Saturday, May 29, 2010

The Way I See It (Melissa Anderson)

I am going to start this with a disclaimer that I am a HUGE Little House on the Prairie fan...both the books by Laura Ingalls Wilder and the television show. The Way I See It: A Look Back at My Life on Little House is by Melissa Anderson (known as Melissa Sue Anderson on the show), who played Mary Ingalls. The fact that I am a huge fan plays heavily into my review. I strongly suggest that if you have never seen or never cared for the show, then you should skip this book.

The book begins with Anderson's audition for the part of Mary, especially focusing on her meeting with Michael Landon. She was told, as a sixth grader, that she should lose five pounds (self-esteem, anyone?). Each few chapters focus on a specific season of the show, with Anderson's insight and gossip interspersed with a description of each episode. I found it slightly odd that she did not discuss more her relationship with Melissa Gilbert, who played Laura, but she definitely provided some dirt on Landon (you'll have to read the book to find it out). Along the way, she discusses her other acting work, including guest starring on The Love Boat.

Anderson is no Jane Austen, but I enjoyed the book. Again, I need to stress that you will probably not enjoy this book if you had no interest in Little House. I never thought we would be reading a tell-all by Melissa Sue Anderson, of all people, but I suppose she needed to get some things off her chest. Good for her!


This review can also be found at

So Cold the River (Michael Koryta)

So Cold the River's book jacket uses words such as "irresistible suspense" and "spellbinding". I wouldn't go that far, but if you are looking for an original, well-written tale very reminiscent of Stephen King's The Shining, then this book might be for you.

Eric Shaw is a down-on-his-luck, back-from-LA, Chicago filmmaker who is now "reduced" to designing "video life portraits" at funerals to make ends meet. To make matters worse, he is also on his way to divorce from his wife, Claire. When he is approached by Alyssa Bradford to spend a few weeks in French Lick and West Baden to document her dying father-in-law, Campbell's, mysterious past, he can't say no. Both are small towns with deep histories in their extraordinary hotels (I told you to expect The Shining). Shaw meets many people along the way who are willing to help him, but becomes addicted to the towns' water. The water shows him visions of Campbell's life in the early 1900s. The story takes a sinister turn when Eric's visions become stronger.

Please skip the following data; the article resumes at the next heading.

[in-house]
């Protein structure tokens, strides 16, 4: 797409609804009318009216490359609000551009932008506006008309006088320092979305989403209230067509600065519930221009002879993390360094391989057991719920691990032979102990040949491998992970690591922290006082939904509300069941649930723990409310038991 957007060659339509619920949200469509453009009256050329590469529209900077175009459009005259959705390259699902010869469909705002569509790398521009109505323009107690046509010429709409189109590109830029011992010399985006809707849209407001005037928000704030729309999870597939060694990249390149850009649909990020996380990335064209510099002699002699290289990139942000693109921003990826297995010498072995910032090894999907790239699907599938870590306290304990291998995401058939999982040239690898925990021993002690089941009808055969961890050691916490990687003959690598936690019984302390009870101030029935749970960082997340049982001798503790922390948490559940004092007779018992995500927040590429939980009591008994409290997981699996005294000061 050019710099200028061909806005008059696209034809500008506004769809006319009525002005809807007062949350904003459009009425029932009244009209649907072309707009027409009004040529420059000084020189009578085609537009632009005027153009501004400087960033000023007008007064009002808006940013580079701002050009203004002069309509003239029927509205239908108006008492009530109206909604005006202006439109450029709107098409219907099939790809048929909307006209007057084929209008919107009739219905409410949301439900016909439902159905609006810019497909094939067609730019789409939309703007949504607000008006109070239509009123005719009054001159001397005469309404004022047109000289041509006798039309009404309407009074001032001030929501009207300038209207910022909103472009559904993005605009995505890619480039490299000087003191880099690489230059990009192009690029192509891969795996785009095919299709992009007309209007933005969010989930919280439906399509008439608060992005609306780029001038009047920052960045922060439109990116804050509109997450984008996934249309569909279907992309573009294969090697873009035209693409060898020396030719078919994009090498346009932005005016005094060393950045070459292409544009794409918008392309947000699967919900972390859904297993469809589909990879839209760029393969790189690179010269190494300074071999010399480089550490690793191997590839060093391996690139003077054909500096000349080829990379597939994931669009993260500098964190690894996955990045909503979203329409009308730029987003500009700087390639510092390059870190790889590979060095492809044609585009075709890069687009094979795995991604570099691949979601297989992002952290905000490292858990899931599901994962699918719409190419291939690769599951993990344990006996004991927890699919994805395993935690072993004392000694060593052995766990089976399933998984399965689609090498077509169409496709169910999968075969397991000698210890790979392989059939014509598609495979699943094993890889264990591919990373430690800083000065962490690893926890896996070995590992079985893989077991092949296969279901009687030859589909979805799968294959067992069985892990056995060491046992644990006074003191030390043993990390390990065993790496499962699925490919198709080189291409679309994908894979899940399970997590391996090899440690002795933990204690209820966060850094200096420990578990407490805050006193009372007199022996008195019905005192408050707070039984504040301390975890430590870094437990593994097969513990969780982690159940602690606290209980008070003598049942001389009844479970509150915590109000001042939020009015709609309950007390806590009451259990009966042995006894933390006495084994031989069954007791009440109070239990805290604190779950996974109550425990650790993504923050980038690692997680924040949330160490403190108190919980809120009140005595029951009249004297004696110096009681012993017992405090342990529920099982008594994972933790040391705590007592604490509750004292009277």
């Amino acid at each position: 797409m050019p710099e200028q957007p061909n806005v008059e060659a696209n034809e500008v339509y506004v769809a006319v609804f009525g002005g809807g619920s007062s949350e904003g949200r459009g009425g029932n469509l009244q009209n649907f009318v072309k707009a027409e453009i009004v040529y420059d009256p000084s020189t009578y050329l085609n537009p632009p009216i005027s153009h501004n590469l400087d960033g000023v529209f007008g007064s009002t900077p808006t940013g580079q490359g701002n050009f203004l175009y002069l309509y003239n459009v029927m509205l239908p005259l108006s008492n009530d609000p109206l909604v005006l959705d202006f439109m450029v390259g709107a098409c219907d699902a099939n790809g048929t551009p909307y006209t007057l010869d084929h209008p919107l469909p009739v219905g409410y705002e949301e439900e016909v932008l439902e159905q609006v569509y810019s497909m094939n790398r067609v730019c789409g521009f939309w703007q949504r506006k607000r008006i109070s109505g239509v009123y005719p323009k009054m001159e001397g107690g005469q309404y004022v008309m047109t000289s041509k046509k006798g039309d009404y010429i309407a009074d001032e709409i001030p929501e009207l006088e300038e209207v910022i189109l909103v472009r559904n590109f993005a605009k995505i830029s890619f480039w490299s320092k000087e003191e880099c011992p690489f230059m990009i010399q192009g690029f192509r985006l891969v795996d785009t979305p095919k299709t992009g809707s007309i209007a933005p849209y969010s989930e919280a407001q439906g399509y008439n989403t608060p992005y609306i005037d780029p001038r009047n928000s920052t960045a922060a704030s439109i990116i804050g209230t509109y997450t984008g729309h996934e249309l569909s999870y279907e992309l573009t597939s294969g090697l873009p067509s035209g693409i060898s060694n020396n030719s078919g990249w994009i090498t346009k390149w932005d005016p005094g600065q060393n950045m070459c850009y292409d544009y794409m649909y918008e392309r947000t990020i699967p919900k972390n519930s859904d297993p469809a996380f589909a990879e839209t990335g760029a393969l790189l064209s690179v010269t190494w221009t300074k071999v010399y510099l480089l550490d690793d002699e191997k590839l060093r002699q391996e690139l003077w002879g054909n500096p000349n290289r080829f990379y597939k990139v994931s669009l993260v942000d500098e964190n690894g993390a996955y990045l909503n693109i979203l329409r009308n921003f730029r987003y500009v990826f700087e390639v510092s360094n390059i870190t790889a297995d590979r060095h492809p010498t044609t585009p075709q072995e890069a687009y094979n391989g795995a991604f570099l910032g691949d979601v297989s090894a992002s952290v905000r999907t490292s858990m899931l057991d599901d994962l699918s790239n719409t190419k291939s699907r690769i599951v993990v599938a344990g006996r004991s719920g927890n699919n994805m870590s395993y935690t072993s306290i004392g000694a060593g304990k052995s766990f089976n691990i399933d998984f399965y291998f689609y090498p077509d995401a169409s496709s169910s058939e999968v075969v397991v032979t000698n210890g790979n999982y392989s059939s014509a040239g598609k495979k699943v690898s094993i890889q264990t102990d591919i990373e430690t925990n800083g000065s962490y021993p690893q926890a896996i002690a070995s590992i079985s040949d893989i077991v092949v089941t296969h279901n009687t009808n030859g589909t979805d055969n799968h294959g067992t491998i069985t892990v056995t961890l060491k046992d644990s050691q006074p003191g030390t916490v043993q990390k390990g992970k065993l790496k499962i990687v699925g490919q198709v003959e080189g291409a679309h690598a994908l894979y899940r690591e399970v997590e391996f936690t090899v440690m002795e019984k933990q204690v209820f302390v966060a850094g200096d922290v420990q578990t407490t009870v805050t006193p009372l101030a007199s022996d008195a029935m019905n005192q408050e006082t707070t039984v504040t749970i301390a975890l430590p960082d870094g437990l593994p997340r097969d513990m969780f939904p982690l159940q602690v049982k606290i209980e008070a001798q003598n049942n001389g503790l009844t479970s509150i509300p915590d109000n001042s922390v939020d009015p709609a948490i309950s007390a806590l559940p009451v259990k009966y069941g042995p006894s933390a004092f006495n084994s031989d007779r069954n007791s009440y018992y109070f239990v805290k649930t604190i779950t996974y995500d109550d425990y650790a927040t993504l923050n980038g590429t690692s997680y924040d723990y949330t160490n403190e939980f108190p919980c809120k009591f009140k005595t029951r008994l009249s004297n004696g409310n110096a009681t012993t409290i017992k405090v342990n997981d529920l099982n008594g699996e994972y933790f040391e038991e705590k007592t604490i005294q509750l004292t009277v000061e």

The story begins strong with a penchant for pageturning. Midway through, it loses some steam, but everything is nicely pulled together in the end. I did not find it an "icy, terrifying winner", as Dennis Lehane's blurb on the cover suggests, but if you are looking for some mindless entertainment, you can find it here.


This review can also be found at

Saturday, May 15, 2010

Back to the Garden (Pete Fornatale)

I have always had a fascination with the legend that is Woodstock (the music festival, not Snoopy's little friend). How could all of the pieces fit together so magically as to make the perfect puzzle? How could a curly-haired, baby-faced, basically unknown producer get acts like the Who, Janis Joplin, and Jimi Hendrix to perform on Max Yasgur's farm in New York? How did a for-profit festival suddenly turn free?

Woodstock...just the name conjures mixed reviews. Many people claim to be there who were not. Even the people who WERE there have very different memories of what happened. This is probably not surprising at all with all the "smoke" in the air. Back to the Garden is a collection of remembrances by musicians, managers, producers, and attendees who sometimes completely contradict each other. Fornatale goes through each day and act in chronological order, from Richie Havens after 5:00 PM on Friday (He was not supposed to be the first.) to Hendrix's legendary rendition of "The Star Spangled Banner" very early Monday morning (Most people had left already.).

Back to the Garden provides one of the best retellings of Woodstock yet. His interviews come together to create an extremely thorough picture. This is must reading for everyone, including the people who were there but do not "remember" everything.


This review can also be found on

Saturday, May 8, 2010

The Keep (Jennifer Egan)

I was drawn to this novel by the cover and description...a suspenseful, psychological, gothic atmosphere...exactly my cup of tea. When I hear words like castle, baroness, and twins, I know that I will be taken for a ride. When this book was good, it was very, very good, and when it was bad, well, you know the rest.

The Keep intersects two stories, one set in a castle in Europe, the other in a prison. The castle was recently bought by Howie, who wants to turn it in to a hotel. He asks his cousin, Danny, to come to Europe to help him with the renovation. The cousins share a long-lost secret from the past, and it does not take Egan very long to share this secret with her readers. Danny immediately knows that something is not quite right, especially when he meets the old baroness, who refuses to leave the "keep" of the castle. The jail story is not as interesting as the castle story, but they do eventually intersect in a creative way.

It is interesting that The Keep tells dual stories, because I felt different ways reading it. It tells its stories very succinctly, but then has abstract, open-ended parts, where the reader has no idea what just happened. I felt the same way about The Glister as I do about The Keep. If I am going to spend a few days of my life reading a novel, I want to have definitive answers about what happens to the characters. Instead, I was left scratching my head.